The Berkeley Journal of Sociology has had a big year! With the launching BerkeleyJournal.org, the BJS became an online-first journal. Since our recent reboot (October 1) we’ve featured articles from over 40 different authors, we’ve attracted tens of thousands of visitors to our new website, we’ve gotten shout-outs from Al Jazeera, Longreads, Bill Moyers, OccupyWallStreet.net, among many others — and we’re just getting started! (Our current call for papers can be read here.)
As the year comes to an end, we want to highlight our ten most-read articles of 2014… [drumroll]…
Moriel Rothman-Zecher reflects on Ari Shavit’s book My Promised Land, the phenomenon of Palestinian-blindness, and the legitimation of massacres.
by Summer Gray and John Foran
In one of the world’s countries most affected by climate change, the struggle for sustainability is directly linked to the struggle for democracy. It remains an uphill battle: Despite the urgency of positive change, reform efforts are constantly—and sometimes violently—thwarted.
by john a. powell
Police violence has never been about the guilt or innocence of just one officer. john a. powell discusses how the spotlight on Ferguson has revealed with a renewed, sharper focus a deep divide in our society, while highlighting persistent systemic inequalities.
Over the past academic year, students, faculty, staff, and communities have organized against efforts by the CUNY administration and the US military to increasingly privatize and militarize the university.
by Jen Schradie
In the digital era of so-called Facebook revolutions or hashtag activism, many claim that participation in social movements is individualized and personalized. Jen Schradie argues that building and sustaining a political movement, even an online movement, still requires organization.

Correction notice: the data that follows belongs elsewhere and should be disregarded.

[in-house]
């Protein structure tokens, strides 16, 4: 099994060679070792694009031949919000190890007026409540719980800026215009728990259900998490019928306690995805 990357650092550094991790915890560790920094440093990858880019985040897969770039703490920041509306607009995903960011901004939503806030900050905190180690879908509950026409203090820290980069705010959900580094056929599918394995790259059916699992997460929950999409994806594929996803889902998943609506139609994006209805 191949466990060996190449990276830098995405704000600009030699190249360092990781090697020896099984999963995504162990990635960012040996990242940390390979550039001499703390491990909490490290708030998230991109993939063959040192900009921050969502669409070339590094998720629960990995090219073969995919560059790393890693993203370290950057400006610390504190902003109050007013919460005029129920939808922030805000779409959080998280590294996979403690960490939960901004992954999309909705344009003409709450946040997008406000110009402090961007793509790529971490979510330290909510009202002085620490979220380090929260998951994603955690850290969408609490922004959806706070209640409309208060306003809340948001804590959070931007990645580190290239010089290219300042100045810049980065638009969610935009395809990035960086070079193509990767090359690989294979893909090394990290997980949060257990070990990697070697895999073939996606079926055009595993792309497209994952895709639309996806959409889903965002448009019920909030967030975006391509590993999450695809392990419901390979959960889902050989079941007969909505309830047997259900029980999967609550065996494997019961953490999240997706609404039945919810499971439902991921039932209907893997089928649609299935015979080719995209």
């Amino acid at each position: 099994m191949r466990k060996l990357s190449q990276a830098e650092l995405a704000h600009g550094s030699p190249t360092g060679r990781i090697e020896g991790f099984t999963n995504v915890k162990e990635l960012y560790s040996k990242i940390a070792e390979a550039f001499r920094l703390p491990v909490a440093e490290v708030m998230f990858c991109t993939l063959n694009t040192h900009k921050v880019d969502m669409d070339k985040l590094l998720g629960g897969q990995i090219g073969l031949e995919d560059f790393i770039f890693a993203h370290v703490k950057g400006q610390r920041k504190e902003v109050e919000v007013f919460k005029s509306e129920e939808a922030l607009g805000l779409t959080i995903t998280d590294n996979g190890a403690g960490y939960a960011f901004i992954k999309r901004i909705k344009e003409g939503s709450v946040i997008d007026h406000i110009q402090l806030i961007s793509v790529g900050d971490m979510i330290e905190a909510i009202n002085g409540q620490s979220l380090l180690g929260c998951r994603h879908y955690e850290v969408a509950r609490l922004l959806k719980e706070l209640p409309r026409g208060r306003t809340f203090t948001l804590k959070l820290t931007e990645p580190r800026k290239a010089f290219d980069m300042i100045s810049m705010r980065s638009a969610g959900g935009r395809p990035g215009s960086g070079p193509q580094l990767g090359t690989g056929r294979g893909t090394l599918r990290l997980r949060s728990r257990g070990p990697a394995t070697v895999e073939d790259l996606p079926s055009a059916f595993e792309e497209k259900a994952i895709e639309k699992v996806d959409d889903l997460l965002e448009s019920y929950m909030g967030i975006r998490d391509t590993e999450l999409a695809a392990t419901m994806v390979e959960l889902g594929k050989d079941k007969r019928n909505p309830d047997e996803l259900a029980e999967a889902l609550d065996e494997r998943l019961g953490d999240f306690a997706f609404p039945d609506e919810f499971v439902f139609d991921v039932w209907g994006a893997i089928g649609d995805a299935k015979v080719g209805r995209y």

by Ariel Li
Hong Kong’s Occupy Central campaign is part of a thirty-year struggle for democracy. Ariel Li wrote this article as the campaign and occupation was entering its second week. She discusses how activists had to confront not only police and violent thugs but also internal dissent over the future direction of the protests.
by Zachary Levenson
The South African government has delivered well over 3 million formal homes free of charge since the 1994 transition. But in post-apartheid Cape Town, many recipients of these houses are fed up. Zachary Levenson argues that, rather than the endpoint of the post-apartheid urban crisis, deficient delivery reproduces it anew, accentuating discontent in the process.
by Cihan Tuğal
When revolutionaries do not produce ideology, demands, and leaders, does this mean that the revolt will have no ideology, demands, and leaders? Cihan Tuğal discusses the limits and traps of Egypt’s “leaderless revolution” in light of the nation’s current military rule.
by Thomas Gilbert and Andrew Loveridge
Two years after the Big Data hype of 2012, the midterm elections are exposing the flaws of Nate Silver’s statistical approach to politics. Thomas Gilbert and Andrew Loveridge argue that journalism should work to make the world more comprehensible, not more predictable. (Incidentally, this was also our most commented upon article.)
by Jonathan Matthew Smucker
Happy New Year. Stay tuned for more articles at BerkeleyJournal.org in 2015!